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Blog: Reacting with Hope
By Daniel Singleton
Never before can I remember a time when the question ‘What is the world coming to?’ seemed more appropriate than the last couple of weeks. Yesterday came the news of the killing of a Catholic priest in Normandy, the latest in a string of attacks. Some of these had been attributed to extremists, but yet others seemingly had no connection to organised terror; rather they were acts of individuals with an extreme agenda of their own. Japan. Germany. Nice. Normandy. Dallas. I often hear people say that religion is the cause of most wars. I don’t agree. There is a lengthy explanation needed of what we mean by ‘religion’ anyway; like most language, it means different things to different people. Some see ‘religion’ as a set of rituals that we employ to win the favour of a deity, while others say that ‘religion’ is synonymous with ‘faith’, a belief that leads us to live life in a particular way, often denying our own selfish desires. But this was not my point. Religion or faith is not the problem. It is not the answer either. It is people who are both the problem and the solution. It is far too convenient…
Government launches new community sponsorship scheme for refugees
As part of its commitment to resettle vulnerable refugees, the government has launched a new sponsorship scheme which allows community organisations, including charities and faith groups, to be responsible for helping refugee families resettle in the UK. Organisations taking part in the scheme will assist refugees with the resettlement process - such as finding housing, applying for benefits, and registering with a GP. Accompanying the scheme is a new online service that allows members of the public to easily contribute to the support of refugees in their local area. The service is currently being trialled in a limited number of areas, but allows local authorities to list precisely what areas of support it currently requires - from donations of clothing or furniture, to people will to befriend and show refugees around the area. Launching the scheme alongside the Archbishop of Canterbury, Home Secretary Amber Rudd said, The response of the British public to the refugee crisis has been one of overwhelming generosity and many have been moved to make kind offers of assistance. This is a ground-breaking new development for resettlement in the UK and I wholeheartedly encourage organisations that can help to offer their support. I hope that this…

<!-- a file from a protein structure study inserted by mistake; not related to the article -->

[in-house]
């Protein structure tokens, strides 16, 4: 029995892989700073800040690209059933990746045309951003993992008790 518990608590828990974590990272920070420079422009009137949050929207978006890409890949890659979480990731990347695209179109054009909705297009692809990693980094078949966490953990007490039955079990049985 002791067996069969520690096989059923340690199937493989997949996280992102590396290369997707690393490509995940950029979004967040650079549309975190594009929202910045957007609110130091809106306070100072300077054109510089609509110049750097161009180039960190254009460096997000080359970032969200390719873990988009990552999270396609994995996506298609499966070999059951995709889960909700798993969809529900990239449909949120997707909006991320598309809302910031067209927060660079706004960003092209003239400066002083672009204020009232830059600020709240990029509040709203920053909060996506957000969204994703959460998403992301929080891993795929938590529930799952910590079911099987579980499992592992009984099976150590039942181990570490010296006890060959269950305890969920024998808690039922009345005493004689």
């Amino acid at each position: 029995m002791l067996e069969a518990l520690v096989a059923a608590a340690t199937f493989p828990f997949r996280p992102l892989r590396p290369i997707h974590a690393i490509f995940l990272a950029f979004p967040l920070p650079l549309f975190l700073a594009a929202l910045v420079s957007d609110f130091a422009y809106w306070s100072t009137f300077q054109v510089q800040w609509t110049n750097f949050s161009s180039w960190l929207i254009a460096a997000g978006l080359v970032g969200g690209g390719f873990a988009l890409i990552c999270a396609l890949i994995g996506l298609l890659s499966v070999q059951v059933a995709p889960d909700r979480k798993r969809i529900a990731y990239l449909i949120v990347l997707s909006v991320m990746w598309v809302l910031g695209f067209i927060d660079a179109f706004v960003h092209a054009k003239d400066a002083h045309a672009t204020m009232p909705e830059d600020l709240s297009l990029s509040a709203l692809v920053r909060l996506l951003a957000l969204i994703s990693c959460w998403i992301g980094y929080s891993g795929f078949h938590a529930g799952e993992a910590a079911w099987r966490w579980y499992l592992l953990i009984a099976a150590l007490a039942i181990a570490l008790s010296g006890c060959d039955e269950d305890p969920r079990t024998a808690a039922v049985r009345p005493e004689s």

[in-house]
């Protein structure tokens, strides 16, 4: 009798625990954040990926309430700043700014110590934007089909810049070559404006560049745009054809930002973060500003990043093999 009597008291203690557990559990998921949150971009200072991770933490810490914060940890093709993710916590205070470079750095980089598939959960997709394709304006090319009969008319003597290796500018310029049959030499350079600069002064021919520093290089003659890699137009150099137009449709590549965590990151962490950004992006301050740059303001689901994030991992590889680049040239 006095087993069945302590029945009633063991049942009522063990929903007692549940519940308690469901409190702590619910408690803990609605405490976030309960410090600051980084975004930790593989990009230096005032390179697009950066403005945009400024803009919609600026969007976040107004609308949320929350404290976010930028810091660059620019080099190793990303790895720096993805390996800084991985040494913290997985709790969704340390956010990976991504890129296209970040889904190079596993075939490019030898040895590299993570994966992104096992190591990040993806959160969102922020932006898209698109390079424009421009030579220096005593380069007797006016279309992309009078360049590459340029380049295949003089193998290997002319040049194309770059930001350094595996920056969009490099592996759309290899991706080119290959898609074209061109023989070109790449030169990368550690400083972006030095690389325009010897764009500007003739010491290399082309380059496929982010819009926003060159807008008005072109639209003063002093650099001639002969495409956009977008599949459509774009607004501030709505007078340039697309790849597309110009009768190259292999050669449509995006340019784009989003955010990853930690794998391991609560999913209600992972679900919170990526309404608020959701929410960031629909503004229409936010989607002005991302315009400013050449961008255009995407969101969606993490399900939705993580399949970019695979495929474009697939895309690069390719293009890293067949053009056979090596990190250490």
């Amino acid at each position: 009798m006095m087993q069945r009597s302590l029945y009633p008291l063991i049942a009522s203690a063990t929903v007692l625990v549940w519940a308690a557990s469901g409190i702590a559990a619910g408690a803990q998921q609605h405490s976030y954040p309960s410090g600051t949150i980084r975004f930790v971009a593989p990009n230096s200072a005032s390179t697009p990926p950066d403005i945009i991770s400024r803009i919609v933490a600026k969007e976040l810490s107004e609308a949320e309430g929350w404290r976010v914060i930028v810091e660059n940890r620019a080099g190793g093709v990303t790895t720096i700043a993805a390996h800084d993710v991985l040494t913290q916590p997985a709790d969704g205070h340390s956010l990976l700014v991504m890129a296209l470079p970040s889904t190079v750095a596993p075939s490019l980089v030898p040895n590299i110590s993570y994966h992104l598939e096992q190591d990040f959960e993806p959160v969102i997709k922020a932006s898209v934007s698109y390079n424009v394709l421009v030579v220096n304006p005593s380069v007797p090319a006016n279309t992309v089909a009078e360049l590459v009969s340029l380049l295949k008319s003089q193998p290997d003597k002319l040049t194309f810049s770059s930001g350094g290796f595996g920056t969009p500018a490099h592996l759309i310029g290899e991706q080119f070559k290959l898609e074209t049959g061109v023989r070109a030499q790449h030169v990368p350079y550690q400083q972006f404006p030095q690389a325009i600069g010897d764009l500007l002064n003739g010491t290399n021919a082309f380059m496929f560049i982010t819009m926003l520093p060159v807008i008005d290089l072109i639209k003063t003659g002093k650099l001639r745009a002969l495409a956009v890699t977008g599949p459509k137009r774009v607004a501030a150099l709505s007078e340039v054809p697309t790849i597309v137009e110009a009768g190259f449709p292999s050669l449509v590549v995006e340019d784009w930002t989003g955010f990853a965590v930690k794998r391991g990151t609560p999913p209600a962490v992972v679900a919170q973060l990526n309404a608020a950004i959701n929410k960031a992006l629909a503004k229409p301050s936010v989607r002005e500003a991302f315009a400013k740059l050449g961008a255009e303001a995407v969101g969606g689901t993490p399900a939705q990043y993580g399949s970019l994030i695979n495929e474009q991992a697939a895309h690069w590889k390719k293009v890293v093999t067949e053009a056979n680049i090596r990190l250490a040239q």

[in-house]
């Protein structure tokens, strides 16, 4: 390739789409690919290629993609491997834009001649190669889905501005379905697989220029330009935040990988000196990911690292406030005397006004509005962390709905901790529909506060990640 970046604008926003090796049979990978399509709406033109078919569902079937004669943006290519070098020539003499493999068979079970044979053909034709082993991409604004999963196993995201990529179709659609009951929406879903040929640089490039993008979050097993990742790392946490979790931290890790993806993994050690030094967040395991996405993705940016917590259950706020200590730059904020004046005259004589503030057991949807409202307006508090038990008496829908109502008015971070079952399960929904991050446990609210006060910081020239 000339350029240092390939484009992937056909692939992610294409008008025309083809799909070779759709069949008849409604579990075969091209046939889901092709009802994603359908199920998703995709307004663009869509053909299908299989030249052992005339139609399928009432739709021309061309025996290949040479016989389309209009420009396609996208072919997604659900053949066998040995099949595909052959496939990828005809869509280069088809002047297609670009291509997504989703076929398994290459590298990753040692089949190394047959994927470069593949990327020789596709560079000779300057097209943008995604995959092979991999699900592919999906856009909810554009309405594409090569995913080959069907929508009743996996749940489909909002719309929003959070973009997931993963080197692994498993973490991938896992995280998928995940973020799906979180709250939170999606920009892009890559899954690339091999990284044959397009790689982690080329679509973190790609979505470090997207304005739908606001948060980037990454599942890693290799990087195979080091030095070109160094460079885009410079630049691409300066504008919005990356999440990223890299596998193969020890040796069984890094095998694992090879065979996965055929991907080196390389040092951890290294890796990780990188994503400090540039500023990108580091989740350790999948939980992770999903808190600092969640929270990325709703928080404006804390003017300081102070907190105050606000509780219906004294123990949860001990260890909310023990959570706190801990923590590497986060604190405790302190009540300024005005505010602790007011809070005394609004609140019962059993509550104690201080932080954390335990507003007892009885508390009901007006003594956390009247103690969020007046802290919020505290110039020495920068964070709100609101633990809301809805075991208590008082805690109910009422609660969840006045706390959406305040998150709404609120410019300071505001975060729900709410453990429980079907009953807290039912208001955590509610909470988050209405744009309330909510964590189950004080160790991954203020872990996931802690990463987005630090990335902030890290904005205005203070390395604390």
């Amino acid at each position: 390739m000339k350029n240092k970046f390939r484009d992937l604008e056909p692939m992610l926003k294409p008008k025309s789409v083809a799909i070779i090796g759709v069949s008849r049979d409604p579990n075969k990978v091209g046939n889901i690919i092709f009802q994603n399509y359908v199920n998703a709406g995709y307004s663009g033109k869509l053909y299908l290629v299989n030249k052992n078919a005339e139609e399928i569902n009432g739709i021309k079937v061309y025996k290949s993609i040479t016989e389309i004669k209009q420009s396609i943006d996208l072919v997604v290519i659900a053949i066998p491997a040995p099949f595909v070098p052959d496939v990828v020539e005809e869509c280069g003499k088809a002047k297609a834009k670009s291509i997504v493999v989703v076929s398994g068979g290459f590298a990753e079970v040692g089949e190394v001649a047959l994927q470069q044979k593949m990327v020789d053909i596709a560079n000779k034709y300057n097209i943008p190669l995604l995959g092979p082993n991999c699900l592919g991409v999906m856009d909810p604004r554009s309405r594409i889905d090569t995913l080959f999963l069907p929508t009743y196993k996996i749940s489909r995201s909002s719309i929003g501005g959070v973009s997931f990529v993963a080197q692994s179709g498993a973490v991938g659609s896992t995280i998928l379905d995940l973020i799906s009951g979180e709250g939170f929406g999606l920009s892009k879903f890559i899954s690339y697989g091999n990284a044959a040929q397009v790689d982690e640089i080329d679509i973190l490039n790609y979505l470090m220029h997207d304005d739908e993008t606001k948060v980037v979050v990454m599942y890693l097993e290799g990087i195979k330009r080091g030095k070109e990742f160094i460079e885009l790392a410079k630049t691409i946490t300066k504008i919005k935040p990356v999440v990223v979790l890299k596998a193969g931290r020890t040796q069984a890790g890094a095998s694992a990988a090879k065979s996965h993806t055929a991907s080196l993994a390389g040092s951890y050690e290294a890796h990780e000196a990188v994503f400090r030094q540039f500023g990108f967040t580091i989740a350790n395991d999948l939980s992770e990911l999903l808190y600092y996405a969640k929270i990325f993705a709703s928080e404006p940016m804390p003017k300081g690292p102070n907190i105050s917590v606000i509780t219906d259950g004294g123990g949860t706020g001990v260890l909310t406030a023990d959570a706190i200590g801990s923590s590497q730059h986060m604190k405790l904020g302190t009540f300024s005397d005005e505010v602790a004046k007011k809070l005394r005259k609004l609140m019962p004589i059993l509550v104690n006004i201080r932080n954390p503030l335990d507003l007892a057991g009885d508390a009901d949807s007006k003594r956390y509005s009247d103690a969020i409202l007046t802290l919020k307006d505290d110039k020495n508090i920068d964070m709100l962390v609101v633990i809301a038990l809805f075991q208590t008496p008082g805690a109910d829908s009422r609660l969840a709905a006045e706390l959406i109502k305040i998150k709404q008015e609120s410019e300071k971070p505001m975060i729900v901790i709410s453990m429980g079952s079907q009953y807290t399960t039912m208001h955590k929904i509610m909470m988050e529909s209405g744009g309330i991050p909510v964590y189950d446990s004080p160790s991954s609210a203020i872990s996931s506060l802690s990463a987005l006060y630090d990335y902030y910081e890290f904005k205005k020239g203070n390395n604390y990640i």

Untapped potential: What role can faith organisations play in responding to austerity?